This distinction between Law and Gospel must be homiletically made through concrete descriptions based on life as it has been, versus the promise the Gospel holds. This is because most prisoners are concrete thinkers. For instance, Law may be illustrated by the claim gangs have on them, symbolized by the tattoos that mark their bodies. This mark symbolizes the belonging that they craved, having been denied it through their poor relationships with their fathers. The tattoo is the mark of bondage. The Gospel is the claim God has on them. Baptism is the mark of that claim, invisible to people but apparent to God. Baptism means they belong to a heavenly Father. This imagery is not popular in the seminary, but it is necessary and meaningful to male prisoners who predominantly come from backgrounds in which fatherly love is distorted or absent. The love of God is the gift that comes not through skillful manipulation or other attempts of people to get it; it flows from the core of the divine nature, at once offering healing and modeling what they could be transformed into through the forgiveness of sins.
 Therefore, the prisoners may be warned that works-righteousness and attempts to manipulate God through legalism are actually two versions of the same sin. The Law for prisoners means that God is not a chump, a pigeon, a punk, or a fool. This is how Galatians 6:7 might be explained. Therefore, the forgiveness of sins is given through God's strength, given not out of obligation but as an act of divine will. Prisoners respect strength, and the God who cannot be "played" and yet still chooses to be merciful impresses them strongly.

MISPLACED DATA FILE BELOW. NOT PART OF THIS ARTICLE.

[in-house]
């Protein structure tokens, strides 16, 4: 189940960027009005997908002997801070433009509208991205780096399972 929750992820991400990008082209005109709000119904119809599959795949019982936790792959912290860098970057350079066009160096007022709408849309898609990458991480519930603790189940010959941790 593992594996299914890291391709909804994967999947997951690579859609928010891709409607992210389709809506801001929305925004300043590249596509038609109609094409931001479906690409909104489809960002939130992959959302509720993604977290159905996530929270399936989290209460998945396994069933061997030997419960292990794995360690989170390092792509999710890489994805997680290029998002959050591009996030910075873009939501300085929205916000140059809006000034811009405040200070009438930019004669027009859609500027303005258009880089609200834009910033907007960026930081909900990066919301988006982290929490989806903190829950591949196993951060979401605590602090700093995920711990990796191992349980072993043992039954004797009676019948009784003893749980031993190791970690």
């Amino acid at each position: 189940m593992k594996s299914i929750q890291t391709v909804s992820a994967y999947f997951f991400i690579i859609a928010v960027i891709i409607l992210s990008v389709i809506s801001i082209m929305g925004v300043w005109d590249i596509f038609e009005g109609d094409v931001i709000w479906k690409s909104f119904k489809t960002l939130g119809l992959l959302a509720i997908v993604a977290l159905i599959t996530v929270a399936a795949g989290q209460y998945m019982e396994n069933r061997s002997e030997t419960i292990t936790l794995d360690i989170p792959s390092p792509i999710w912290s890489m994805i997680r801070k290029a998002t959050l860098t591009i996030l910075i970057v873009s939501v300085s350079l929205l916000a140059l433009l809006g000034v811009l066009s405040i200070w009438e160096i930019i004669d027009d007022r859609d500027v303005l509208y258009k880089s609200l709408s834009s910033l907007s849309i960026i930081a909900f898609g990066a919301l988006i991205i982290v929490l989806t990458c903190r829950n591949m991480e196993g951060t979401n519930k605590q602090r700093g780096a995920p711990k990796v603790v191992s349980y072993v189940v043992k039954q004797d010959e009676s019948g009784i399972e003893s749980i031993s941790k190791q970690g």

The unique challenges of preaching the Law to lawbreakers are posed by their seeing both Law and Gospel through the lens of many years of cynicism, despair, fear and hatred of authority, and a lack of respect both for themselves and others. This world-view makes it hard to believe both that they are responsible for their actions on the one hand, and that God still loves them in spite of their actions on the other. Careful preaching of the Law must take into account that the mindsets of prisoners have developed over many years. As all humans typically do, the prisoner will re-frame such concepts as Law and Gospel into terms he already understands. There will be some things lost in the translation because prisoners understand debt and punishment better than they understand grace and forgiveness. When the Law is preached, the prisoner has to be educated in concrete terms as to what the Law really is — a confrontation with the reality of their situation as sinners — so that, having done with any hope that the Law will give them what they need, they may be driven into the arms of Jesus Christ. This becomes most possible through time, patience, and a positive, comprehensive pastoral relationship with the prisoners.
The Rev. O.E. Brown is the Supervisory Chaplain of FCI Schuylkill, Minersville, Pennsylvania.
Journal of Lutheran Ethics
Volume 10, Issue 8